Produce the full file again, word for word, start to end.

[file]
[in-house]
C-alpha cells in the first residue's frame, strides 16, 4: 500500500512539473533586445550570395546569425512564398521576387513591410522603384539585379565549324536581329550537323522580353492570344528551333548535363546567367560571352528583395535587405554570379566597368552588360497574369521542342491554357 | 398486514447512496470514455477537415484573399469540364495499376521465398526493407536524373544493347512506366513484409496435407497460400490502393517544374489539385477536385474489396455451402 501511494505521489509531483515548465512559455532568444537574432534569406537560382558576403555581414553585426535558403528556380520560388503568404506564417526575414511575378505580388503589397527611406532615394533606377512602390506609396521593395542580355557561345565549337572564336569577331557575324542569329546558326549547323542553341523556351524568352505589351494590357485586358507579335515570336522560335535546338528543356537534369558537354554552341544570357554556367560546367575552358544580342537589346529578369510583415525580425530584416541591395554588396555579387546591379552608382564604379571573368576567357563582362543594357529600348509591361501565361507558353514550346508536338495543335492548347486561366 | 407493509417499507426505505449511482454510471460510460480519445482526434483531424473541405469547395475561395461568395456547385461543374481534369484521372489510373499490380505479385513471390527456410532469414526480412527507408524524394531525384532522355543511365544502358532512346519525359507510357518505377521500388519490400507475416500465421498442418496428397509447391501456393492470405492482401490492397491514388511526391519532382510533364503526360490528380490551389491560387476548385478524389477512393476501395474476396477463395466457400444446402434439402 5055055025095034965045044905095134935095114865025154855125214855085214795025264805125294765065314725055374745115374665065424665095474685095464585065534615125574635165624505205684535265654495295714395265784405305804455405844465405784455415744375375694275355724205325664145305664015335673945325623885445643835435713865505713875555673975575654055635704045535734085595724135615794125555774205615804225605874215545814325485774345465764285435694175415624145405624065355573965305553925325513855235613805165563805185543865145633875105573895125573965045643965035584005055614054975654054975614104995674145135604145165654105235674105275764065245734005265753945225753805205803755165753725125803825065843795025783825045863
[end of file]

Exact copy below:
[in-house]
C-alpha cells in the first residue's frame, strides 16, 4: 500500500512539473533586445550570395546569425512564398521576387513591410522603384539585379565549324536581329550537323522580353492570344528551333548535363546567367560571352528583395535587405554570379566597368552588360497574369521542342491554357 | 398486514447512496470514455477537415484573399469540364495499376521465398526493407536524373544493347512506366513484409496435407497460400490502393517544374489539385477536385474489396455451402 501511494505521489509531483515548465512559455532568444537574432534569406537560382558576403555581414553585426535558403528556380520560388503568404506564417526575414511575378505580388503589397527611406532615394533606377512602390506609396521593395542580355557561345565549337572564336569577331557575324542569329546558326549547323542553341523556351524568352505589351494590357485586358507579335515570336522560335535546338528543356537534369558537354554552341544570357554556367560546367575552358544580342537589346529578369510583415525580425530584416541591395554588396555579387546591379552608382564604379571573368576567357563582362543594357529600348509591361501565361507558353514550346508536338495543335492548347486561366 | 407493509417499507426505505449511482454510471460510460480519445482526434483531424473541405469547395475561395461568395456547385461543374481534369484521372489510373499490380505479385513471390527456410532469414526480412527507408524524394531525384532522355543511365544502358532512346519525359507510357518505377521500388519490400507475416500465421498442418496428397509447391501456393492470405492482401490492397491514388511526391519532382510533364503526360490528380490551389491560387476548385478524389477512393476501395474476396477463395466457400444446402434439402 5055055025095034965045044905095134935095114865025154855125214855085214795025264805125294765065314725055374745115374665065424665095474685095464585065534615125574635165624505205684535265654495295714395265784405305804455405844465405784455415744375375694275355724205325664145305664015335673945325623885445643835435713865505713875555673975575654055635704045535734085595724135615794125555774205615804225605874215545814325485774345465764285435694175415624145405624065355573965305553925325513855235613805165563805185543865145633875105573895125573965045643965035584005055614054975654054975614104995674145135604145165654105235674105275764065245734005265753945225753805205803755165753725125803825065843795025783825045863